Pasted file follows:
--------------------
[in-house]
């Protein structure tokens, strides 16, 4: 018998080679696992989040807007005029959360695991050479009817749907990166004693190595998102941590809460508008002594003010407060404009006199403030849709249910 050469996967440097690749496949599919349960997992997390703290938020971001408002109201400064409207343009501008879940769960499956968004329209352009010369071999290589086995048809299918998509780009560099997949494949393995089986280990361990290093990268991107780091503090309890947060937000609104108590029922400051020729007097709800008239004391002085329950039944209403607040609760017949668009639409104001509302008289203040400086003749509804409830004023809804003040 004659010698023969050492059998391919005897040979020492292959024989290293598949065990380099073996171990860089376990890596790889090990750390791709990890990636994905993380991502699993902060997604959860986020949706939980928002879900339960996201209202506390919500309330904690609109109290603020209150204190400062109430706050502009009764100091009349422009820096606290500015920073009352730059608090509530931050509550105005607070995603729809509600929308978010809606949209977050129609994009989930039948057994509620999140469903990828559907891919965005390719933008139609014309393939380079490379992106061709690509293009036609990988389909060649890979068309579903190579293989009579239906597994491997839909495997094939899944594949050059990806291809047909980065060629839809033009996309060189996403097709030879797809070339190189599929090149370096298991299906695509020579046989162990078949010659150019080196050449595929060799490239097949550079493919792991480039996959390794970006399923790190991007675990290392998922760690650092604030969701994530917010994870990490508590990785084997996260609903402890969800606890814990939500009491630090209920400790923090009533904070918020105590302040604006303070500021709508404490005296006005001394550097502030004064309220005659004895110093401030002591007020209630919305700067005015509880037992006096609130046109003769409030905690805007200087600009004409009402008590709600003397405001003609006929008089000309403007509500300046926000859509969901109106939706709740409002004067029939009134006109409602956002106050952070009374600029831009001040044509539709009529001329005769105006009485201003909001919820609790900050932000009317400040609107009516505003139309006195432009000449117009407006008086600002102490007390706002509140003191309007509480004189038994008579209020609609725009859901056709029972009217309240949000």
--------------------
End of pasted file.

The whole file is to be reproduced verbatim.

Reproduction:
[in-house]
């Protein structure tokens, strides 16, 4: 018998080679696992989040807007005029959360695991050479009817749907990166004693190595998102941590809460508008002594003010407060404009006199403030849709249910 050469996967440097690749496949599919349960997992997390703290938020971001408002109201400064409207343009501008879940769960499956968004329209352009010369071999290589086995048809299918998509780009560099997949494949393995089986280990361990290093990268991107780091503090309890947060937000609104108590029922400051020729007097709800008239004391002085329950039944209403607040609760017949668009639409104001509302008289203040400086003749509804409830004023809804003040 004659010698023969050492059998391919005897040979020492292959024989290293598949065990380099073996171990860089376990890596790889090990750390791709990890990636994905993380991502699993902060997604959860986020949706939980928002879900339960996201209202506390919500309330904690609109109290603020209150204190400062109430706050502009009764100091009349422009820096606290500015920073009352730059608090509530931050509550105005607070995603729809509600929308978010809606949209977050129609994009989930039948057994509620999140469903990828559907891919965005390719933008139609014309393939380079490379992106061709690509293009036609990988389909060649890979068309579903190579293989009579239906597994491997839909495997094939899944594949050059990806291809047909980065060629839809033009996309060189996403097709030879797809070339190189599929090149370096298991299906695509020579046989162990078949010659150019080196050449595929060799490239097949550079493919792991480039996959390794970006399923790190991007675990290392998922760690650092604030969701994530917010994870990490508590990785084997996260609903402890969800606890814990939500009491630090209920400790923090009533904070918020105590302040604006303070500021709508404490005296006005001394550097502030004064309220005659004895110093401030002591007020209630919305700067005015509880037992006096609130046109003769409030905690805007200087600009004409009402008590709600003397405001003609006929008089000309403007509500300046926000859509969901109106939706709740409002004067029939009134006109409602956002106050952070009374600029831009001040044509539709009529001329005769105006009485201003909001919820609790900050932000009317400040609107009516505003139309006195432009000449117009407006008086600002102490007390706002509140003191309007509480004189038994008579209020609609725009859901056709029972009217309240949000």